On a local and regional basis, I think the veneer of normalcy can be gone very quickly. New Orleans descended into a very bad place within a few days after Katrina. Several cities have experienced a breakdown in law and order that lasted for days in response to a court case or public response to an event. And in all these cases the rest of the country was unaffected and able to respond.

I'm not building a bunker, but I do think it makes sense to have things on hand so we can ride out a few weeks of disruption, and to have small number of inexpensive but very useful things that might be unavailable if a disruption lasted a long time. I also think it makes sense to think about these things in advance and to keep one's eyes open for things that could fundamentally change the game.
"I'm not building a bunker, but I do think it makes sense to have things on hand so we can ride out a few weeks of disruption,..."

That is kind of a natural condition for us as a result of my shopping sales. We could live on what we have for some time. Also having lived where there were multiple serious hurricane threats per season, I keep gallons of water on hand, and stock up on cook free foods before a storm, fill gas tanks.... Was surprised a week ago when we hunkered down for 3 days without electricity, (or well water,) that those gallons of water have an expiration date! We cracked them open anyway. Tasted just fine.
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Old 02-15-2014, 02:28 PM   #19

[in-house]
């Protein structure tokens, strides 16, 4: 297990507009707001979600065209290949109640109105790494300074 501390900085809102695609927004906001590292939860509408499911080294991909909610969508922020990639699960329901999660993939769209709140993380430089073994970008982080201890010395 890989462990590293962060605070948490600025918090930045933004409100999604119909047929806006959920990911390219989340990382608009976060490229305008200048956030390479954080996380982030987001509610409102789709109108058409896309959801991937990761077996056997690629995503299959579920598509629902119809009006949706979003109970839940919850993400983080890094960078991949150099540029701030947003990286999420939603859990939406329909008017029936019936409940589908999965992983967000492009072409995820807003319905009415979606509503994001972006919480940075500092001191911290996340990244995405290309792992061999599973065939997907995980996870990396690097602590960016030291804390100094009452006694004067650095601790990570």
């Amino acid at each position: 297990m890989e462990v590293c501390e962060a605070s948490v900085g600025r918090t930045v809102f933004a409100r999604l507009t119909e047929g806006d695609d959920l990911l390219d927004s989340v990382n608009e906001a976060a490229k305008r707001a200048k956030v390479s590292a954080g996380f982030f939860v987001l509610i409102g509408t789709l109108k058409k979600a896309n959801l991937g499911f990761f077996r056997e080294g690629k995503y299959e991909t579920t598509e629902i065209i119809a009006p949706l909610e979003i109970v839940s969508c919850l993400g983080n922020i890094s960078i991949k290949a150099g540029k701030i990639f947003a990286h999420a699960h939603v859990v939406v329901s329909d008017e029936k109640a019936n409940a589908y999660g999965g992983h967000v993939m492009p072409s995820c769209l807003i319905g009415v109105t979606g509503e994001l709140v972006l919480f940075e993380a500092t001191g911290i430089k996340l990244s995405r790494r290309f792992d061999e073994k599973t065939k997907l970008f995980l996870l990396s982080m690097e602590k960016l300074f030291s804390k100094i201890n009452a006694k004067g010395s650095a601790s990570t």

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That's what I was thinking when you wrote this:
LOL. I think the last line of my text, which you conveniently discarded, sums up my POV: Mostly I'm just looking forward to chilling. Not really wanting to become part of a new frontier, but having the resources are nice.

We bought the place so I can kayak from my backyard, without the hassle of putting the Yak on the car. The rest is gravy. The priority of a prepper would be the reverse. As to the gardening and hunting, food tastes much better when you provided it for yourself, as opposed to picking up something "fresh" at the supermarket that has been traveling for a week. Ever eat a tomato right out of the garden, still warm from the sun? It is heaven.
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Old 02-15-2014, 02:29 PM   #20
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What scenario are you prepping for?
How probable is the scenario ?
How much does it cost to prepare?
Doomsday is unlikely and preparations expensive.
Hurricanes in Florida are common, preparations(an evacuation plan) are cheap